|About this Symposium
||2018 TMS Annual Meeting & Exhibition
||Hume-Rothery Award Symposium: Computational Thermodynamics and Its Implications to Kinetics, Properties, and Materials Design
||TMS Functional Materials Division
TMS Materials Processing and Manufacturing Division
TMS: Alloy Phases Committee
TMS: Computational Materials Science and Engineering Committee
TMS: Integrated Computational Materials Engineering Committee
||Suveen Nigel Mathaudhu, University of California Riverside
Michael C Gao, National Energy Technology Lab
Chelsey Zacherl Hargather, New Mexico Institute of Mining and Technology
Richard G. Hennig, University of Florida
James Saal, QuesTek Innovations
Dongwon Shin, Oak Ridge National Laboratory
||Thermodynamics is a science concerning the state of a system when interacting with the surroundings. Computational thermodynamics enables quantitative calculations of thermodynamic properties as a function of both external conditions and internal configurations and empowers the new materials research paradigm of integrated computational prediction and experimental validation approaches. The central constituent of computational thermodynamics is the modeling of the thermodynamic description of individual phases in the complete space of external and internal degrees of freedom. Over the past 40 years, the CALPHAD modeling of thermodynamics has proven to be a successful approach applicable to complex multicomponent materials. Integration with first-principles calculations based on density functional theory, which is capable of predicting electronic structures of atomic interactions, have further significantly enhanced the efficiency and robustness of thermodynamic modeling.
Computational thermodynamics plays a central role in materials design, integrated computational materials engineering (ICME), and the Materials Genome Initiative (MGI). Two important contributions of computational thermodynamics are to predict the phase stability of a system under given conditions and provide driving forces for internal processes in a system so the evolution of such internal processes can be quantitatively simulated. Furthermore, as first and second derivatives of the free energy with respect to system variables, many physical properties can be calculated such as thermal expansion and elastic properties. Additionally, through the mapping of the energy landscape in the framework of computational thermodynamics, a broad range of properties can be predicted and modeled such as diffusion coefficients, interfacial energy, and dislocation mobility. Applications of these new capabilities include improvements in the understanding of atomic interactions and the role of alloy elements and trace additions on phase stability and phase transformation behavior; improvement of existing materials for enhanced performance; and the design and development of new materials for an optimal combination of properties.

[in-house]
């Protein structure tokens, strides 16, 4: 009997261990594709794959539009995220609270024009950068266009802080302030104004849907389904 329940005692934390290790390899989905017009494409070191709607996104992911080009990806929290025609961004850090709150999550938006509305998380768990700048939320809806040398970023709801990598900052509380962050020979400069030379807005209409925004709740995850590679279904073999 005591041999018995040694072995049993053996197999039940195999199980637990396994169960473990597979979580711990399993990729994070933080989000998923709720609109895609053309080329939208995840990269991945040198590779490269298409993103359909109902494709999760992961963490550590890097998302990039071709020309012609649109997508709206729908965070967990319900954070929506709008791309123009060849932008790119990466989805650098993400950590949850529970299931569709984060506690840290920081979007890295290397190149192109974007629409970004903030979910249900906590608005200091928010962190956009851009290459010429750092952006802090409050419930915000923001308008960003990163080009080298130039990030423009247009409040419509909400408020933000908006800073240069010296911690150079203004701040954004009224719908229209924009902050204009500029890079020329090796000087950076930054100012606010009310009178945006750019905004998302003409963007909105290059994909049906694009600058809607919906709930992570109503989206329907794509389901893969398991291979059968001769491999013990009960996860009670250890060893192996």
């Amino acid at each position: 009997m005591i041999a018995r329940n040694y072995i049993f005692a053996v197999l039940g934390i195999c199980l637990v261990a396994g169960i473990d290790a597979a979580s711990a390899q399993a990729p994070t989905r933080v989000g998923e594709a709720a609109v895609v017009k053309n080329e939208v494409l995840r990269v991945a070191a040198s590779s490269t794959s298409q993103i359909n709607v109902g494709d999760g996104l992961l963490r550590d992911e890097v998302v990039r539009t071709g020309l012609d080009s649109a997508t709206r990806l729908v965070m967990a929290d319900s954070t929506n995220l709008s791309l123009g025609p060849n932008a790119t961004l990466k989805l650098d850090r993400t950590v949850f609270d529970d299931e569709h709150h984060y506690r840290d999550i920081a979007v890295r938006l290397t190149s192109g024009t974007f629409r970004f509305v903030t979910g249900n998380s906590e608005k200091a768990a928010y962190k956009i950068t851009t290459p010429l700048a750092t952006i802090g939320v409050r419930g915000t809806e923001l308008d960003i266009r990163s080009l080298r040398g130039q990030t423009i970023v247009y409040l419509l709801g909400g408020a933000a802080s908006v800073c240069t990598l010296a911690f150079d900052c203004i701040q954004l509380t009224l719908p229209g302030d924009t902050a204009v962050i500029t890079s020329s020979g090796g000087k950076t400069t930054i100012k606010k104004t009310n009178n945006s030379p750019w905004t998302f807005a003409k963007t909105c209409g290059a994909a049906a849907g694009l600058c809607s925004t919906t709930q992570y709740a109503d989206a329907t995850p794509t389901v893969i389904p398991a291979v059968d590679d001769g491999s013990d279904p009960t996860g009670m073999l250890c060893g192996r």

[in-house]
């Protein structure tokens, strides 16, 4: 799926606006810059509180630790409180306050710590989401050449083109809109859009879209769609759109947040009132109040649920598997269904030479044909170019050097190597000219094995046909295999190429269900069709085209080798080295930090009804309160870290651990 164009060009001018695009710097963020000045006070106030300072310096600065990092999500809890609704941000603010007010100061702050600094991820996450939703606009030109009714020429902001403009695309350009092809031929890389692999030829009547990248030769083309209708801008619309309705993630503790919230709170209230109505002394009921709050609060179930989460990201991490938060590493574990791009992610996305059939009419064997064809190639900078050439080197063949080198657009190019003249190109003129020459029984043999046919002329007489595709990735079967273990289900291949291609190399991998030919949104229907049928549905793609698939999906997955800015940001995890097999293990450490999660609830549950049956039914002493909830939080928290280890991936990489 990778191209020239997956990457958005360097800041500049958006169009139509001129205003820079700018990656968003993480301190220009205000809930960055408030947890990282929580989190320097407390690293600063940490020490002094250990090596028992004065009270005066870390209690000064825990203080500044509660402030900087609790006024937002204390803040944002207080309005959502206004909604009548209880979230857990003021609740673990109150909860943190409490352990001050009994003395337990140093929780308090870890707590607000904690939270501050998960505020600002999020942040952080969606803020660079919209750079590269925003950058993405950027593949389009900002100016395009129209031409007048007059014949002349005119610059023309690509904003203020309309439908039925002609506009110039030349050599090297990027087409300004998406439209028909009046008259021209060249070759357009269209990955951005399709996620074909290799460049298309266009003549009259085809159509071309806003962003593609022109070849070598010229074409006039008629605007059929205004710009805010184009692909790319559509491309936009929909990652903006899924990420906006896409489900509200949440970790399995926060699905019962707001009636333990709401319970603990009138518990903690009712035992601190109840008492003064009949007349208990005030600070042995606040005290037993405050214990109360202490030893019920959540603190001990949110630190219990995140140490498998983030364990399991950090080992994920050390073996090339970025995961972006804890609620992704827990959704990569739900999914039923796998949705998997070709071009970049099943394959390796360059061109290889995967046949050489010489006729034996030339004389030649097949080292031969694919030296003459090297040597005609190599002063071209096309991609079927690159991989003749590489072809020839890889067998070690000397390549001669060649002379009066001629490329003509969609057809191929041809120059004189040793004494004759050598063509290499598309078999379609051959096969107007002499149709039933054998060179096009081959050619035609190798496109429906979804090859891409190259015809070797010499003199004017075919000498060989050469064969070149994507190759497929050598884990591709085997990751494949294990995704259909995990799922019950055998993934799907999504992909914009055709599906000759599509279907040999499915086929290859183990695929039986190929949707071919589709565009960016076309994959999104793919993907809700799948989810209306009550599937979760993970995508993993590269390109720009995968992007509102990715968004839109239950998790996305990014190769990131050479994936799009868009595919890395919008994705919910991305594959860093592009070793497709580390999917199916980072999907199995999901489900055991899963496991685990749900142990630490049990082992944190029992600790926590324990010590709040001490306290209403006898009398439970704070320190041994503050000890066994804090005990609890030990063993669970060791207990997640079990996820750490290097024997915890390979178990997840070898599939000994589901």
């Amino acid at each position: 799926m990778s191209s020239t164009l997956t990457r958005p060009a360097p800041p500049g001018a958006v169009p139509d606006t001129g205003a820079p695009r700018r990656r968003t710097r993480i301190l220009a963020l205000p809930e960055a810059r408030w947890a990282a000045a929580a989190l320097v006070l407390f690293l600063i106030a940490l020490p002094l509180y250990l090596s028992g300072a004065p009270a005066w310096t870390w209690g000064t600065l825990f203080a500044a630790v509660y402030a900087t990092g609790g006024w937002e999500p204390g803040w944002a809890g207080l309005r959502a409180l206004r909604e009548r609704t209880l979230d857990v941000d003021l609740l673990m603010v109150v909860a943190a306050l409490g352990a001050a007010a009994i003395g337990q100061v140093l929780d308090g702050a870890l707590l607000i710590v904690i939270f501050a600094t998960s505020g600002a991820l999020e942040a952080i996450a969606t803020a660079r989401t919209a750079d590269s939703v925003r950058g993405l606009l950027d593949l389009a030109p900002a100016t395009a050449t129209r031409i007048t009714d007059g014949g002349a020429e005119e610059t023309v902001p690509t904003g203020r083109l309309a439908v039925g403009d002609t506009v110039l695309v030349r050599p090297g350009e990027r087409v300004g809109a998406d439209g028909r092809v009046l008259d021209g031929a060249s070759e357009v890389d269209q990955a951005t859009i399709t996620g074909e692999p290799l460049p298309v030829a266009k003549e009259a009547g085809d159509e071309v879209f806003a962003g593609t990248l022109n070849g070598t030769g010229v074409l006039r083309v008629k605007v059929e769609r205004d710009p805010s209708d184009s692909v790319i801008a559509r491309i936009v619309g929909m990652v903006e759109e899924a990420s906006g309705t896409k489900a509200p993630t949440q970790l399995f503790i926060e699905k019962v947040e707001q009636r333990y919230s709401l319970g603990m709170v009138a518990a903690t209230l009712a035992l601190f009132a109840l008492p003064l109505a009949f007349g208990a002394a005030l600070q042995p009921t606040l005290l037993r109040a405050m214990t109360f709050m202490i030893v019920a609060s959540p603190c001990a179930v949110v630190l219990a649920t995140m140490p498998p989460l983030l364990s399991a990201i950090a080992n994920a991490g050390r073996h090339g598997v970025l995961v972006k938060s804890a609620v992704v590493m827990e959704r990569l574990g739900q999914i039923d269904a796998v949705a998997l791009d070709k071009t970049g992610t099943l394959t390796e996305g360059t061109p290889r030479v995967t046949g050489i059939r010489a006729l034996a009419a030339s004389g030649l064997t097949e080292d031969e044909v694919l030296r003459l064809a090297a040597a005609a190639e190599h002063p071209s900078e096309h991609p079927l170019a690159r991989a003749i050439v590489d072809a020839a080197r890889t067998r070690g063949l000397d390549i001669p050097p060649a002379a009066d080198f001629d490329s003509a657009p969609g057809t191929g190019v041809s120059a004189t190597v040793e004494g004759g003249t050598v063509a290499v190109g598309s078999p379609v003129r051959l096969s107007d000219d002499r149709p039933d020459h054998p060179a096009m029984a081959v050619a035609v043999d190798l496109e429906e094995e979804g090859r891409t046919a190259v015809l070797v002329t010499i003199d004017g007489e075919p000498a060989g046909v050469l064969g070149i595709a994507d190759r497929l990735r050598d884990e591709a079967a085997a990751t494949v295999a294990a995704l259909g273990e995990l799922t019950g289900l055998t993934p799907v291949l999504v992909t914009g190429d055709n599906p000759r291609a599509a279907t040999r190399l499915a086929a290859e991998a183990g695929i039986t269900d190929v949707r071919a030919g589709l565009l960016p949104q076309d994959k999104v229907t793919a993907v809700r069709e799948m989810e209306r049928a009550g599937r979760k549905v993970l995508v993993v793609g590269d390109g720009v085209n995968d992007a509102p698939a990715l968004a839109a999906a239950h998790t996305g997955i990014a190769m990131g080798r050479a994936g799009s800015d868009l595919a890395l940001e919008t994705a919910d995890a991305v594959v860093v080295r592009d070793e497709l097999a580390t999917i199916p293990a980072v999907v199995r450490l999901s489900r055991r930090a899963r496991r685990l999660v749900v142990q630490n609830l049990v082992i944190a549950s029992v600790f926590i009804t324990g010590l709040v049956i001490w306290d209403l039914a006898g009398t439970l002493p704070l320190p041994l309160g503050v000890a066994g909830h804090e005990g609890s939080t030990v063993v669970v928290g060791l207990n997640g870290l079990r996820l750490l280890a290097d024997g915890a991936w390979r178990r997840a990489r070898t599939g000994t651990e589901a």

The focus of this symposium is to assess the state of the art in computational thermodynamics for predictions and modeling capabilities and to identify the key steps needed to make further progress. Abstracts are invited which contribute to the above themes with critical appraisals of the strengths and weaknesses of various approaches for specific properties and applications. Case studies involving the use of computational thermodynamics to study practical problems are welcomed along with studies involving both advanced experimental work and state-of-the-art modeling approaches.